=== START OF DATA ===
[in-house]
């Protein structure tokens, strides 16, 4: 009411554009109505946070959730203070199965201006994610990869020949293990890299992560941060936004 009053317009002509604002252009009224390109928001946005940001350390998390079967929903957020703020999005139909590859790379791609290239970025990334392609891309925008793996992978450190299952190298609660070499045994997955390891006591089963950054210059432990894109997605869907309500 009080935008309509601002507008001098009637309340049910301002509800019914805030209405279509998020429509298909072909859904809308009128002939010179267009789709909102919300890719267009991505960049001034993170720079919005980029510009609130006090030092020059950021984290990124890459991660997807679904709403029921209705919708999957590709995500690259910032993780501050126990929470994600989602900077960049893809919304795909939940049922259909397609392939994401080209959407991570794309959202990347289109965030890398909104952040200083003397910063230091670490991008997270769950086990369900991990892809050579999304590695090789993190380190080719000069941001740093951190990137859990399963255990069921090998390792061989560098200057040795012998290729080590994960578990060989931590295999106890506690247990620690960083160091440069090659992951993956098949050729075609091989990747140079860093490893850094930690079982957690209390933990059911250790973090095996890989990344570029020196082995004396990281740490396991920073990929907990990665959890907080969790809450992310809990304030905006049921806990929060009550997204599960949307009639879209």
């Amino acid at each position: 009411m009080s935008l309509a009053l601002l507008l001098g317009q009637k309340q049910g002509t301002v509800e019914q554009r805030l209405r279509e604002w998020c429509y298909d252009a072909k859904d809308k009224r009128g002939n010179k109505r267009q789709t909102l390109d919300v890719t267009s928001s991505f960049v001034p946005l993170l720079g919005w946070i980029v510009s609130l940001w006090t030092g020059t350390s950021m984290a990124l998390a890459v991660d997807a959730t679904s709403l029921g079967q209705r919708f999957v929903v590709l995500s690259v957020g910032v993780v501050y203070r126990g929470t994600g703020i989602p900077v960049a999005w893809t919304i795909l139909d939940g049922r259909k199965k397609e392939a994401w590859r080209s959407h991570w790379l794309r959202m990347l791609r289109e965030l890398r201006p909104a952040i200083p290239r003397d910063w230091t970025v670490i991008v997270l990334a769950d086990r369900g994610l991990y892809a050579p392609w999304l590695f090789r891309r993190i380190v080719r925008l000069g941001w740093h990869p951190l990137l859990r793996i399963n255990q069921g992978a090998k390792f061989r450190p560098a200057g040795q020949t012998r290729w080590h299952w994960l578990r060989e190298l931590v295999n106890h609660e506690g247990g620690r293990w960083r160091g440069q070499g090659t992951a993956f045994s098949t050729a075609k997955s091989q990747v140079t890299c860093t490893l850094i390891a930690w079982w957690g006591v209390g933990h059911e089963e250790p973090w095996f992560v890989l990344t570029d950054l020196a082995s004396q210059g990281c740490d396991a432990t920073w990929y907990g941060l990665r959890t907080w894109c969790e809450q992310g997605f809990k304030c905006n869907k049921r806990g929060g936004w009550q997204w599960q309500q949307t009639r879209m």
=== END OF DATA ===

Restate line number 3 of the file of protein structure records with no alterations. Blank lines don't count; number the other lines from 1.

């Amino acid at each position: 009411m009080s935008l309509a009053l601002l507008l001098g317009q009637k309340q049910g002509t301002v509800e019914q554009r805030l209405r279509e604002w998020c429509y298909d252009a072909k859904d809308k009224r009128g002939n010179k109505r267009q789709t909102l390109d919300v890719t267009s928001s991505f960049v001034p946005l993170l720079g919005w946070i980029v510009s609130l940001w006090t030092g020059t350390s950021m984290a990124l998390a890459v991660d997807a959730t679904s709403l029921g079967q209705r919708f999957v929903v590709l995500s690259v957020g910032v993780v501050y203070r126990g929470t994600g703020i989602p900077v960049a999005w893809t919304i795909l139909d939940g049922r259909k199965k397609e392939a994401w590859r080209s959407h991570w790379l794309r959202m990347l791609r289109e965030l890398r201006p909104a952040i200083p290239r003397d910063w230091t970025v670490i991008v997270l990334a769950d086990r369900g994610l991990y892809a050579p392609w999304l590695f090789r891309r993190i380190v080719r925008l000069g941001w740093h990869p951190l990137l859990r793996i399963n255990q069921g992978a090998k390792f061989r450190p560098a200057g040795q020949t012998r290729w080590h299952w994960l578990r060989e190298l931590v295999n106890h609660e506690g247990g620690r293990w960083r160091g440069q070499g090659t992951a993956f045994s098949t050729a075609k997955s091989q990747v140079t890299c860093t490893l850094i390891a930690w079982w957690g006591v209390g933990h059911e089963e250790p973090w095996f992560v890989l990344t570029d950054l020196a082995s004396q210059g990281c740490d396991a432990t920073w990929y907990g941060l990665r959890t907080w894109c969790e809450q992310g997605f809990k304030c905006n869907k049921r806990g929060g936004w009550q997204w599960q309500q949307t009639r879209m």